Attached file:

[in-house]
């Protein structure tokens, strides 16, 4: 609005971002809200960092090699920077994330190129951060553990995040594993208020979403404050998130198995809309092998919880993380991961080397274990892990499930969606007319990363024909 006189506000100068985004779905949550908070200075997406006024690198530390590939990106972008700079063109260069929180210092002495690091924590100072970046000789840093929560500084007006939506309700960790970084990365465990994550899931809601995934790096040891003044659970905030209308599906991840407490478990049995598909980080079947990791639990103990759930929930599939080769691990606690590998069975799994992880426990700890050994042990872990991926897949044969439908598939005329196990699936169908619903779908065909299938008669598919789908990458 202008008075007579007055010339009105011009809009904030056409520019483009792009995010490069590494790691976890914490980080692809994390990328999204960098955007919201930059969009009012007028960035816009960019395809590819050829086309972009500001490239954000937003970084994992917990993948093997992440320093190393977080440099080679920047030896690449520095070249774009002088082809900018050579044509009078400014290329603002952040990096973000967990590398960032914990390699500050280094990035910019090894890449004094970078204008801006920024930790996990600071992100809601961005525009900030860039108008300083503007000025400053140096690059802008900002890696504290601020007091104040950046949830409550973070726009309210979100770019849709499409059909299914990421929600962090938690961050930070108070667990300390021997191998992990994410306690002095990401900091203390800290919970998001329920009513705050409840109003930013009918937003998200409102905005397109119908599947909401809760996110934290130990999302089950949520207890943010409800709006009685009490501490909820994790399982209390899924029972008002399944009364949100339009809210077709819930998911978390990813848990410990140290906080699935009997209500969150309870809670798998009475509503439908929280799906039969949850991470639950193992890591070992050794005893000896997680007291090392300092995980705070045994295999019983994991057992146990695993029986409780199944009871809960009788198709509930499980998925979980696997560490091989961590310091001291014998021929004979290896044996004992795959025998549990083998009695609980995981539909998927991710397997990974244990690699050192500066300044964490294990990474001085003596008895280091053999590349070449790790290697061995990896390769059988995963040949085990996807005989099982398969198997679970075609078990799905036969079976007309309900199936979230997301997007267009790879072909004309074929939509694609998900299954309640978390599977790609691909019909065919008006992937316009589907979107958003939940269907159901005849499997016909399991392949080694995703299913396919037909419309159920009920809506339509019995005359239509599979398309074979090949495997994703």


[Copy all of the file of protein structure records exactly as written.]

[in-house]
């Protein structure tokens, strides 16, 4: 609005971002809200960092090699920077994330190129951060553990995040594993208020979403404050998130198995809309092998919880993380991961080397274990892990499930969606007319990363024909 006189506000100068985004779905949550908070200075997406006024690198530390590939990106972008700079063109260069929180210092002495690091924590100072970046000789840093929560500084007006939506309700960790970084990365465990994550899931809601995934790096040891003044659970905030209308599906991840407490478990049995598909980080079947990791639990103990759930929930599939080769691990606690590998069975799994992880426990700890050994042990872990991926897949044969439908598939005329196990699936169908619903779908065909299938008669598919789908990458 202008008075007579007055010339009105011009809009904030056409520019483009792009995010490069590494790691976890914490980080692809994390990328999204960098955007919201930059969009009012007028960035816009960019395809590819050829086309972009500001490239954000937003970084994992917990993948093997992440320093190393977080440099080679920047030896690449520095070249774009002088082809900018050579044509009078400014290329603002952040990096973000967990590398960032914990390699500050280094990035910019090894890449004094970078204008801006920024930790996990600071992100809601961005525009900030860039108008300083503007000025400053140096690059802008900002890696504290601020007091104040950046949830409550973070726009309210979100770019849709499409059909299914990421929600962090938690961050930070108070667990300390021997191998992990994410306690002095990401900091203390800290919970998001329920009513705050409840109003930013009918937003998200409102905005397109119908599947909401809760996110934290130990999302089950949520207890943010409800709006009685009490501490909820994790399982209390899924029972008002399944009364949100339009809210077709819930998911978390990813848990410990140290906080699935009997209500969150309870809670798998009475509503439908929280799906039969949850991470639950193992890591070992050794005893000896997680007291090392300092995980705070045994295999019983994991057992146990695993029986409780199944009871809960009788198709509930499980998925979980696997560490091989961590310091001291014998021929004979290896044996004992795959025998549990083998009695609980995981539909998927991710397997990974244990690699050192500066300044964490294990990474001085003596008895280091053999590349070449790790290697061995990896390769059988995963040949085990996807005989099982398969198997679970075609078990799905036969079976007309309900199936979230997301997007267009790879072909004309074929939509694609998900299954309640978390599977790609691909019909065919008006992937316009589907979107958003939940269907159901005849499997016909399991392949080694995703299913396919037909419309159920009920809506339509019995005359239509599979398309074979090949495997994703």